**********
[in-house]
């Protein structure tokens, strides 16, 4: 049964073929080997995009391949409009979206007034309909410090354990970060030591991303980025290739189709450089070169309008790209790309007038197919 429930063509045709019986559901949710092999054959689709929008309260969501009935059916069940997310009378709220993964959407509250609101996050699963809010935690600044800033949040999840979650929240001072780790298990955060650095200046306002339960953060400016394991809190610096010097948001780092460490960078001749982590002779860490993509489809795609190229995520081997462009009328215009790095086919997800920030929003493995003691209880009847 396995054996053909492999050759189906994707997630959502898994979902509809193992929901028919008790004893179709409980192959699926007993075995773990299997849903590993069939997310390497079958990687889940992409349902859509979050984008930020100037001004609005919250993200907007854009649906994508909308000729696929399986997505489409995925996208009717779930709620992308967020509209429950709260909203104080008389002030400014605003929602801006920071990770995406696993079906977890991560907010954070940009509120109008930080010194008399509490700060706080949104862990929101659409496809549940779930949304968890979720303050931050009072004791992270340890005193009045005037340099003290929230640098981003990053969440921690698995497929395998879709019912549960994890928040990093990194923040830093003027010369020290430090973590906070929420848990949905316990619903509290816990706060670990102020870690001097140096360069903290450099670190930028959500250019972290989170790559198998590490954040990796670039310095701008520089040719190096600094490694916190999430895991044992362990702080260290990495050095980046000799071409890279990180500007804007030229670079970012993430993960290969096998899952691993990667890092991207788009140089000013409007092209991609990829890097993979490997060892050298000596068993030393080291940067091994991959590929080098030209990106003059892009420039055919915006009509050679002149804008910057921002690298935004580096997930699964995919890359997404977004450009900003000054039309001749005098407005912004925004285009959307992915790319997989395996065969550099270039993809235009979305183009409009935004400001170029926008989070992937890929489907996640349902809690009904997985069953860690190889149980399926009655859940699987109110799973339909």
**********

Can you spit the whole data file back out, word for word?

[in-house]
């Protein structure tokens, strides 16, 4: 049964073929080997995009391949409009979206007034309909410090354990970060030591991303980025290739189709450089070169309008790209790309007038197919 429930063509045709019986559901949710092999054959689709929008309260969501009935059916069940997310009378709220993964959407509250609101996050699963809010935690600044800033949040999840979650929240001072780790298990955060650095200046306002339960953060400016394991809190610096010097948001780092460490960078001749982590002779860490993509489809795609190229995520081997462009009328215009790095086919997800920030929003493995003691209880009847 396995054996053909492999050759189906994707997630959502898994979902509809193992929901028919008790004893179709409980192959699926007993075995773990299997849903590993069939997310390497079958990687889940992409349902859509979050984008930020100037001004609005919250993200907007854009649906994508909308000729696929399986997505489409995925996208009717779930709620992308967020509209429950709260909203104080008389002030400014605003929602801006920071990770995406696993079906977890991560907010954070940009509120109008930080010194008399509490700060706080949104862990929101659409496809549940779930949304968890979720303050931050009072004791992270340890005193009045005037340099003290929230640098981003990053969440921690698995497929395998879709019912549960994890928040990093990194923040830093003027010369020290430090973590906070929420848990949905316990619903509290816990706060670990102020870690001097140096360069903290450099670190930028959500250019972290989170790559198998590490954040990796670039310095701008520089040719190096600094490694916190999430895991044992362990702080260290990495050095980046000799071409890279990180500007804007030229670079970012993430993960290969096998899952691993990667890092991207788009140089000013409007092209991609990829890097993979490997060892050298000596068993030393080291940067091994991959590929080098030209990106003059892009420039055919915006009509050679002149804008910057921002690298935004580096997930699964995919890359997404977004450009900003000054039309001749005098407005912004925004285009959307992915790319997989395996065969550099270039993809235009979305183009409009935004400001170029926008989070992937890929489907996640349902809690009904997985069953860690190889149980399926009655859940699987109110799973339909």